‘Talk Saves Lives’ Seen As Precursor To Greater Suicide Awareness
A pair of free, recent virtual presentations that developed from September Suicide Awareness Month observations are being touted as the beginning of a greater focus on this public health crisis in 2021.
According to Selectman Maureen Crick Owen, who organized the local effort along with Anna Wiedemann, the town’s goal was to ensure that residents of all ages have access to the resources they need to lead productive healthy lives. Crick Owen previously told The Newtown Bee that just this year in Connecticut, on average, one person died by suicide every 21 hours, and suicide remains the second leading cause of death for those age 10 to 34.
The desire to focus on prevention led Newtown to partner with the American Foundation for Suicide Prevention (AFSP). The first initiative involved hosting an AFSP presentation called, “Talk Saves Lives,” on November 5 and 19.
Talk Saves Lives is a community-based introduction to suicide prevention that covered the general scope of suicide, the research on prevention, and how to step in if someone seems to be contemplating suicide. First Selectman Dan Rosenthal gave opening remarks during the first segment, and Superintendent of Schools Dr Lorrie Rodrigue opened the second with a few words.
A question and answer session was also scheduled at the end of each installment.
“I have to credit Maureen and Anna for recognizing how the social isolation and other factors related to the pandemic may have increased the possibility that residents were becoming more depressed and lonely,” Rosenthal said. “It was great to see how the schools, our Human Services Department, and the Health District also supported the effort.”
‘You Are Not Alone’
Pointing out the title of the presentation “Newtown Cares — You Are Not Alone,” the first selectman said even if people were not willing or able to participate in the AFSP webinar, it increased awareness of the many community agencies, staff, and residents who care about those who may be reaching a breaking point.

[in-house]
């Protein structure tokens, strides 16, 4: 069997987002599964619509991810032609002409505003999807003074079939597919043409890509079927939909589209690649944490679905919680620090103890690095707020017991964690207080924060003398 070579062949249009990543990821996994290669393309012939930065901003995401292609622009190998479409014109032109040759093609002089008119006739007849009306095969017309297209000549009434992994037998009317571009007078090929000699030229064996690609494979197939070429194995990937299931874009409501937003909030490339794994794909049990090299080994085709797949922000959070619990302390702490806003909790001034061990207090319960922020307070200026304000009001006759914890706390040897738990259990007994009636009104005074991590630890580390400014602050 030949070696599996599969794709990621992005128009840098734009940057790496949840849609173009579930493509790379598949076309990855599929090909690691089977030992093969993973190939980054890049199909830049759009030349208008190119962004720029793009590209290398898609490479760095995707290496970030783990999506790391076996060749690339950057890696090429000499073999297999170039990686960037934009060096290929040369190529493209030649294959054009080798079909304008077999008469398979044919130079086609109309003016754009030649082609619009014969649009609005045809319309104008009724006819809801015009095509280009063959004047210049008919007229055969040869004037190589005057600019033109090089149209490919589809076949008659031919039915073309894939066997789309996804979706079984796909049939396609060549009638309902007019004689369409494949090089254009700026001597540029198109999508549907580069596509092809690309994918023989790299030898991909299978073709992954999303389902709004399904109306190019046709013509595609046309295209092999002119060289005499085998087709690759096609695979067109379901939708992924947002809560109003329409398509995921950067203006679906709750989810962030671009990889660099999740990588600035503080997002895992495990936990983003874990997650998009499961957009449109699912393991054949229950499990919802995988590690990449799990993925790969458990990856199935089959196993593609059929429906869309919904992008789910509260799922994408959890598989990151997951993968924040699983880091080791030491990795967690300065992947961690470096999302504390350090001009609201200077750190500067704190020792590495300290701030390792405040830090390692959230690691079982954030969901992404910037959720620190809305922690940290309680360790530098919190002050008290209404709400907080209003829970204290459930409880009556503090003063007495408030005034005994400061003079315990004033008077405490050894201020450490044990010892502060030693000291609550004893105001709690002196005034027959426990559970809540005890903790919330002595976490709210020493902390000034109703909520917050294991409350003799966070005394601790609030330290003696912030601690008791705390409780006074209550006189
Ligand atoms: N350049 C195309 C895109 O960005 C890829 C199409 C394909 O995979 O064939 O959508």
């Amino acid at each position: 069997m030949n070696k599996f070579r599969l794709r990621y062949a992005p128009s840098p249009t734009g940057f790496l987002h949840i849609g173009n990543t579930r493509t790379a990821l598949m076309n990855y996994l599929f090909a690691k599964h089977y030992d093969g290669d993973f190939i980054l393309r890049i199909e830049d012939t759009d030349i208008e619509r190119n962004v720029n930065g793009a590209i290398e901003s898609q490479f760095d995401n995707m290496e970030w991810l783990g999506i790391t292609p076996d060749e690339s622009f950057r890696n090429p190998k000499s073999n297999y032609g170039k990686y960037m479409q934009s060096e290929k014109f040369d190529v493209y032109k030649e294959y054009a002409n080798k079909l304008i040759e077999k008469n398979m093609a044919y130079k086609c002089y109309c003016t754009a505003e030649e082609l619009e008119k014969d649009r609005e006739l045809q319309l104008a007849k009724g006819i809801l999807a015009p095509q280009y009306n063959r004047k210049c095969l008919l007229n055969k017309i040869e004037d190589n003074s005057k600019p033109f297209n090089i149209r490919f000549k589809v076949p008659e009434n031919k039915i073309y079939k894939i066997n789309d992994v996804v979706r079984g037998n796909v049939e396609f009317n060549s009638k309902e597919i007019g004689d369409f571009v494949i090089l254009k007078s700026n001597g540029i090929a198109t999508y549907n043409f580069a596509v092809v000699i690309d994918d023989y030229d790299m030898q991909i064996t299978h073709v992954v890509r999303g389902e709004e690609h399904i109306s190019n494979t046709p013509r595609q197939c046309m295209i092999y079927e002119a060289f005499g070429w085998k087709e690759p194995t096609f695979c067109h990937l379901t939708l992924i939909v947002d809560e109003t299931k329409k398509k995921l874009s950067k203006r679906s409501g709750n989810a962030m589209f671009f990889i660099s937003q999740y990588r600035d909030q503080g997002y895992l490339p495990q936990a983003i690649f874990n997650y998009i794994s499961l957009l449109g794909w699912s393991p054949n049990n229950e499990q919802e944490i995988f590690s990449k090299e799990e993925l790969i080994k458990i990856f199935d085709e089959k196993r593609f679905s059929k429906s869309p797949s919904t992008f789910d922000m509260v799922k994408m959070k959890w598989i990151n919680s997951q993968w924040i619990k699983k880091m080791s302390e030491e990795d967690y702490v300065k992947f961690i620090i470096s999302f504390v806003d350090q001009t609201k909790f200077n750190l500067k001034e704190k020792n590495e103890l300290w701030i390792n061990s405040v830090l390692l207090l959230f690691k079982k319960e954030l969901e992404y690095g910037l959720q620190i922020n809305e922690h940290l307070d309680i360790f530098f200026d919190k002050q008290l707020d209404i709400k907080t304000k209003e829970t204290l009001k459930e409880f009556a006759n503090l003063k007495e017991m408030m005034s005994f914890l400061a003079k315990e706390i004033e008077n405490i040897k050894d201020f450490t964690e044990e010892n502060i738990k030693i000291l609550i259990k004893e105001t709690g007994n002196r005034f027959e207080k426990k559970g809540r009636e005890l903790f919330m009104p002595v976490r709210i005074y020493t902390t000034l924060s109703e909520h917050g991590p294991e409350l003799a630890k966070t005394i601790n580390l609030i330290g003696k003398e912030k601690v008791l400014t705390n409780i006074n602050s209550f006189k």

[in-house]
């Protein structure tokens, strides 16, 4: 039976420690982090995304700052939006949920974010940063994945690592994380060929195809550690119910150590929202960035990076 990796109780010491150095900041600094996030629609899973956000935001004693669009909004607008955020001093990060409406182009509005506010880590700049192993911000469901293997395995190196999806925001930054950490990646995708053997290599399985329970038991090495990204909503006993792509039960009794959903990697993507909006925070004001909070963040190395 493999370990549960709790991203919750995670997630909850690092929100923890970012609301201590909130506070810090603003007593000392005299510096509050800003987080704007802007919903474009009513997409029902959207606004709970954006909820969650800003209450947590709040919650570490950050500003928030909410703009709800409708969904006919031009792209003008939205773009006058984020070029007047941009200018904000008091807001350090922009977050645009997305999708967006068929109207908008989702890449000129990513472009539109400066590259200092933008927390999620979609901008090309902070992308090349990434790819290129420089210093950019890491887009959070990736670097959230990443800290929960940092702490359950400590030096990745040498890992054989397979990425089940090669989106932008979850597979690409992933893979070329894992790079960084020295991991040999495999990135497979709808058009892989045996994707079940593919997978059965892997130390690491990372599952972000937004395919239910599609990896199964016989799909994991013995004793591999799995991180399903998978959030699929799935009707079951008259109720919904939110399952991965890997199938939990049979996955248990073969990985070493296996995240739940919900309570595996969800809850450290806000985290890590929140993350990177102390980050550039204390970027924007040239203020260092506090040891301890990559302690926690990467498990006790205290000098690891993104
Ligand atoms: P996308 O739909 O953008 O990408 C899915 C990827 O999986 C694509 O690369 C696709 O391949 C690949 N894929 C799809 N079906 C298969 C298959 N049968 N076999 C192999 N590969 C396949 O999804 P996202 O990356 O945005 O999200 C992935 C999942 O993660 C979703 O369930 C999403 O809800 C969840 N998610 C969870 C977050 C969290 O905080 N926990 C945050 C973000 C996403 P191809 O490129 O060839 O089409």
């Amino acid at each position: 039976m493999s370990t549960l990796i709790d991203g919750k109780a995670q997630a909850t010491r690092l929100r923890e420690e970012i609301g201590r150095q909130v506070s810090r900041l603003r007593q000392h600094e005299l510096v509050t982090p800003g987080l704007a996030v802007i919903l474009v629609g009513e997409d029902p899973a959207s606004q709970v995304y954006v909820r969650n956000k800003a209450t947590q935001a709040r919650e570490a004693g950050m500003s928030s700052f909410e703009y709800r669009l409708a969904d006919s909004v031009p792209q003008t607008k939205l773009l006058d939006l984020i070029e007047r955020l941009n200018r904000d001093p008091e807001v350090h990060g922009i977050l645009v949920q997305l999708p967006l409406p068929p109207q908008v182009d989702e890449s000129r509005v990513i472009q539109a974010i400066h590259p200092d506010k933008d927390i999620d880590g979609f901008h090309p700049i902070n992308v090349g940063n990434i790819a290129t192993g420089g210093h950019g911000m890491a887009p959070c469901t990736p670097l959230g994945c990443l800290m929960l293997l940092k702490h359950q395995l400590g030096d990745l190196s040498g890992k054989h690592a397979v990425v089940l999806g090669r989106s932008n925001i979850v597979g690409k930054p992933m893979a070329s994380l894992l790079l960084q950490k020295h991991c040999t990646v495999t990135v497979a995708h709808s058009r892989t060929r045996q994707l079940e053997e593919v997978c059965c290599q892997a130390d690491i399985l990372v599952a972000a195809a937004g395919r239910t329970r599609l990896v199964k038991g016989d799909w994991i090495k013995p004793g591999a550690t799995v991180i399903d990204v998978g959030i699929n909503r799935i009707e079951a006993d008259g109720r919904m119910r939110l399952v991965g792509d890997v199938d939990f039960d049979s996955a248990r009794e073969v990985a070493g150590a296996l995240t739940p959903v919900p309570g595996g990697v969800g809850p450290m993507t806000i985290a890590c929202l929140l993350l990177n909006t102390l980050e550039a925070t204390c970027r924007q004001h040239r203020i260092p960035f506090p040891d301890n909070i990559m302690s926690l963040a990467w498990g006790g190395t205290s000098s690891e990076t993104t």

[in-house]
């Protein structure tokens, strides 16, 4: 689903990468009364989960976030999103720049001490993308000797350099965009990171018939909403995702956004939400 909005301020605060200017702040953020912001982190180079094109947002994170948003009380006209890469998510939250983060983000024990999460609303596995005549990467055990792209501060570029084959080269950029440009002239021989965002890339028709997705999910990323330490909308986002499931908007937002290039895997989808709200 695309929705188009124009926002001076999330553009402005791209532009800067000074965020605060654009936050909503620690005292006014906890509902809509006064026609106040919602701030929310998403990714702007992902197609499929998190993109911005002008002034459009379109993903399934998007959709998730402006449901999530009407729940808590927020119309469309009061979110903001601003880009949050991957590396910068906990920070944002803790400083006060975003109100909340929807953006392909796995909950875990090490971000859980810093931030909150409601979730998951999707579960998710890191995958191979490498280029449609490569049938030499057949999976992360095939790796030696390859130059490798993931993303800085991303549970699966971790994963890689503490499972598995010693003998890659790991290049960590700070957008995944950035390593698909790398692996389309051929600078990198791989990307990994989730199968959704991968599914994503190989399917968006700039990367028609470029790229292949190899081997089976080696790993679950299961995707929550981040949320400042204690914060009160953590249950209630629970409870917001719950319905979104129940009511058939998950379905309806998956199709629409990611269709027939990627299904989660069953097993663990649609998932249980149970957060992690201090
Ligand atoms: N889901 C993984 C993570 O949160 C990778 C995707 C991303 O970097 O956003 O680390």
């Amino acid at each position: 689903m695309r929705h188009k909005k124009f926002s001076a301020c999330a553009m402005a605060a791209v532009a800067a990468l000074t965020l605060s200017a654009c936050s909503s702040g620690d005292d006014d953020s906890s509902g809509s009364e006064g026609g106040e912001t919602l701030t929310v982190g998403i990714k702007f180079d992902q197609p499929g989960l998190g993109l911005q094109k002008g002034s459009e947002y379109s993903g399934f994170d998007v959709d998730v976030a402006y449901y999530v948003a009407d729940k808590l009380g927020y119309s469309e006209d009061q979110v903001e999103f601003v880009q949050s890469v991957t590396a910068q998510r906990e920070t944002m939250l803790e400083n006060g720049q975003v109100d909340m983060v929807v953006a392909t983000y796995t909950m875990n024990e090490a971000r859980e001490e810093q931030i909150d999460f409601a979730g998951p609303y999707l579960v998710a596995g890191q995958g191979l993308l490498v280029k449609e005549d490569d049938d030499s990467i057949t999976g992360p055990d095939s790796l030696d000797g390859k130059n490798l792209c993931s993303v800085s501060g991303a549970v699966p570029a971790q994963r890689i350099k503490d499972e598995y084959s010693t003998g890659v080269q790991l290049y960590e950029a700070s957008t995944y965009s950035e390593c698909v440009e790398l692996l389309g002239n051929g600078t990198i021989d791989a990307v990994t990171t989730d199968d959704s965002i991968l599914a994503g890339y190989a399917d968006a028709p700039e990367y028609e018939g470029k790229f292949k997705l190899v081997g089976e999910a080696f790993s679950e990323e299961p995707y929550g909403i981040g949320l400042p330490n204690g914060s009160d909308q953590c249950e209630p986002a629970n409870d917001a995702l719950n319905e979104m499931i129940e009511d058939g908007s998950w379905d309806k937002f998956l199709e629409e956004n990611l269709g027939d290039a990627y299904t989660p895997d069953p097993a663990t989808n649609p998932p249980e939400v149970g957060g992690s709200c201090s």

“I think that’s a really important message to send,” Rosenthal said. “And it was one we didn’t want to wait to send until next year. And I think now there is a greater focus on suicide, and I hope people are more encouraged to get involved and speak up if they are worried about someone they know. And I believe it’s going to give way to much more programming around awareness and prevention in 2021.”
Rosenthal said this escalating effort has to go way beyond just “checking the box and saying we did a couple of webinars.”
“I think we need a sustained approach, reminding people there are resources and places they can go if they need support,” he said. “And I hope it empowers average citizens — you don’t need a psychology degree to reach out and ask someone if they’re okay, or to look after people. It’s an uncomfortable subject, and a lot of people don’t know how to bring it up, but that’s why trainings like we started with these presentations are important.”
Crick Owen said Tom Steen, a past board chair and current education chair of the Connecticut chapter of AFSP, gave the virtual presentations.
“We’re hopeful those attending the presentations will share the knowledge they learned with others and recommend that they attend future presentations,” the selectman said. “This is a very important and hard discussion.